Ok, I know this is an old thread, but since it's easy to find via google, I'll write this here. I will talk about poser pro 2010 and core i7 or xeons with lots of ram on win7 64bits with the native 64b poser pro app. If you use an i7 system or anything with multicores AND hyper-threading, must disable hyperthreading in the bios of your computer. Firefly renders can crash and make corrupted images if you try to render more threads than the amount of REAL cores that you actually have. The best settings for this kind of processors is to allow only the amount of real cores that you have, disabling hyperthreading and using "large" buckets. Howeve, keep in mind that, the more cores and renders threads you make, the more memory will eat the firefly render for the same bucket size. Just as an example, I work with a 2 physical cpu intel xeon 5570 (the same as an i7 at 2.93ghz with turbo and ht) and 24gb ram ddr3 You can think 24gb of ram is a lot, but it isn't in fact, because I am working with 8 physical cores, just like if it was 8 computers at once, meaning you will have to feed every core with enough memory to handle the (very heavy) render I set on poser. The more physical cores you have, the more memory you NEED in orde to succesfully render anything. if the system runs out of memory (uses more than 90% of the physical memory) then windows will automagically use the HDD instead, droping you render performance 100%, because the hdd is too much slow to follow your processors, meaning the CPU use will drop to 5% and your system will be unresponsive... Another thing that will have a BIG impact on your memory is the amount of auxiliary buffers you set for your render. This option is only present in the PRO version, but keep in mind it can easily eat the double of ram at render time if you enable all the auxiliary buffers (as I do) In my case, in ordder to render a 4000x4000 image with all the auxiliary buffers, with a scene of 4 characters with lots of clothes on, 2 vehicles and 1 figure for the road, I set the bucket size to 64, enable 8 render threads, disable hyperthreading at bios and I let it cook for 2h. Even in this case with this config, the cpus will not reach 100% all the time. This is because the way the firefly render engine works. i suppose it is related to the reflections in some shaders and transparency. Insome cases, the cpu utilisation will drop as low as 12% because only one core will be used to render. If you want to avoid that, the only solution right now is to avoid reflections on shaders. By the way, wi this config, the total amount of ram used can climb up to 20gb. Not always, but you will have to keep some space for memory peaks, otherwise the virtual memory will engage and your render will take days to finish (if it finish at all!) I hope this info could be usefull for someone someday! :)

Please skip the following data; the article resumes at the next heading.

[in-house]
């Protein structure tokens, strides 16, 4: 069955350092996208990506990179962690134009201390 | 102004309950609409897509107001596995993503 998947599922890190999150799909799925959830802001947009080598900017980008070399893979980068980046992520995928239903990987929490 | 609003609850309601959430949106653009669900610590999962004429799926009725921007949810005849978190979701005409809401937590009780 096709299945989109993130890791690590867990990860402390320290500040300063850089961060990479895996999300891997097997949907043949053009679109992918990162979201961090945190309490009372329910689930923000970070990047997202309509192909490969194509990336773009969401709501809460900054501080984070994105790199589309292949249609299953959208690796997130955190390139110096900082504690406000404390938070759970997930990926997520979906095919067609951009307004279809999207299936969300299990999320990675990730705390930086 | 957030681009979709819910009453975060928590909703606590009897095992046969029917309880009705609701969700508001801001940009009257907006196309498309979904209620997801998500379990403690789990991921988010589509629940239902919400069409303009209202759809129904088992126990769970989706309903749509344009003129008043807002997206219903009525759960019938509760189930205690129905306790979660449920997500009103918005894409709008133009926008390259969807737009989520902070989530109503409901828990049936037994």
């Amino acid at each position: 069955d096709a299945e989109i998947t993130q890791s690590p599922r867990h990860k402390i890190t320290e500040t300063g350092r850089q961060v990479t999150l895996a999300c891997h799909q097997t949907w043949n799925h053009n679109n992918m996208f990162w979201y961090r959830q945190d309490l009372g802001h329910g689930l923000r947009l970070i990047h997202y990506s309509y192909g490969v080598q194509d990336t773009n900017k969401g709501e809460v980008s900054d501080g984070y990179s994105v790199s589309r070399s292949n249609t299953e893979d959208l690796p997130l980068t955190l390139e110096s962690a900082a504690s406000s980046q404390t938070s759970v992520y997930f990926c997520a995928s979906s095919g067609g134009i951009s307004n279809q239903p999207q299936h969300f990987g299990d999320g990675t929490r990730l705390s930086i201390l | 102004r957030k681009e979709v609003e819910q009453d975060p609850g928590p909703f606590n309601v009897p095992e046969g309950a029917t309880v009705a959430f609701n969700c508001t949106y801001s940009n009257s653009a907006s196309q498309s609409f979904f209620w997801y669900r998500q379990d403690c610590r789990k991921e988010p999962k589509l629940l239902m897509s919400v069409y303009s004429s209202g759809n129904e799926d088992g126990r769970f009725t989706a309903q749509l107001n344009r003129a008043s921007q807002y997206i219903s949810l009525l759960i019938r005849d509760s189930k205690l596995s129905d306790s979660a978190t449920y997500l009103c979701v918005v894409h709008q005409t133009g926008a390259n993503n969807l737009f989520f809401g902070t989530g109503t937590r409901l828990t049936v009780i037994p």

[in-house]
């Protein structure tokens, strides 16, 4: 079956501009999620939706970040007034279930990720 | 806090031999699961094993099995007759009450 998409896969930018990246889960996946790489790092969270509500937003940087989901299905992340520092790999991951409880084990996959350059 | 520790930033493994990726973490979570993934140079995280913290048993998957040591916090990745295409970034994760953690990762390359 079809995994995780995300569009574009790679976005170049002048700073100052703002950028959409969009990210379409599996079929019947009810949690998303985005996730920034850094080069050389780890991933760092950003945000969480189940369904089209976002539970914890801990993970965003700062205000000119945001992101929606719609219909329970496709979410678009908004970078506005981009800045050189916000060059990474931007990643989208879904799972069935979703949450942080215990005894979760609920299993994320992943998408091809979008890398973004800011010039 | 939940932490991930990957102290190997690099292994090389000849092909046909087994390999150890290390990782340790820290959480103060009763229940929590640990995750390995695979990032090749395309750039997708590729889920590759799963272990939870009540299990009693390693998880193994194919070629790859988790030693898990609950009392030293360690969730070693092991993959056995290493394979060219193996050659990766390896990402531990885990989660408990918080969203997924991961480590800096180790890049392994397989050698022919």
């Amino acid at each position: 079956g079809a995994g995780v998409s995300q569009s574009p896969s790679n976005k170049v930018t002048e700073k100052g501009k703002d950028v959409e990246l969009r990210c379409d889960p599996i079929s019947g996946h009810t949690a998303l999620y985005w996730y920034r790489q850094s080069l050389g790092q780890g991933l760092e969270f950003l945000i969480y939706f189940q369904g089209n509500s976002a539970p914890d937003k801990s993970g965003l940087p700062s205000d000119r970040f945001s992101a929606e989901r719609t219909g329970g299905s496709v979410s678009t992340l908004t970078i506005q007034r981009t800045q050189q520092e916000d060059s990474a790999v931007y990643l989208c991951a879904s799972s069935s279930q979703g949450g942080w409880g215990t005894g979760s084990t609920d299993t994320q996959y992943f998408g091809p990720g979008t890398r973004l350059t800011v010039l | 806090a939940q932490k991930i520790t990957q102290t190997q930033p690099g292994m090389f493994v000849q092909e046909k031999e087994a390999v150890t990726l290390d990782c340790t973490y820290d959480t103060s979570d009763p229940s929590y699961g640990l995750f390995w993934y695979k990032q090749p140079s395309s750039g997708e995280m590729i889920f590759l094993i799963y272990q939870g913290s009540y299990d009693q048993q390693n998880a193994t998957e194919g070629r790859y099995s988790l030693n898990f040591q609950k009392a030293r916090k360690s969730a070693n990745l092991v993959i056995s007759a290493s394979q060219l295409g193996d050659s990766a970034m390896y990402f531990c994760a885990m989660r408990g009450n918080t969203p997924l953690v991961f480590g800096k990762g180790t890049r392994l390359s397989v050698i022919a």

commander_bombast  3:33PM Thu, 21 May 2009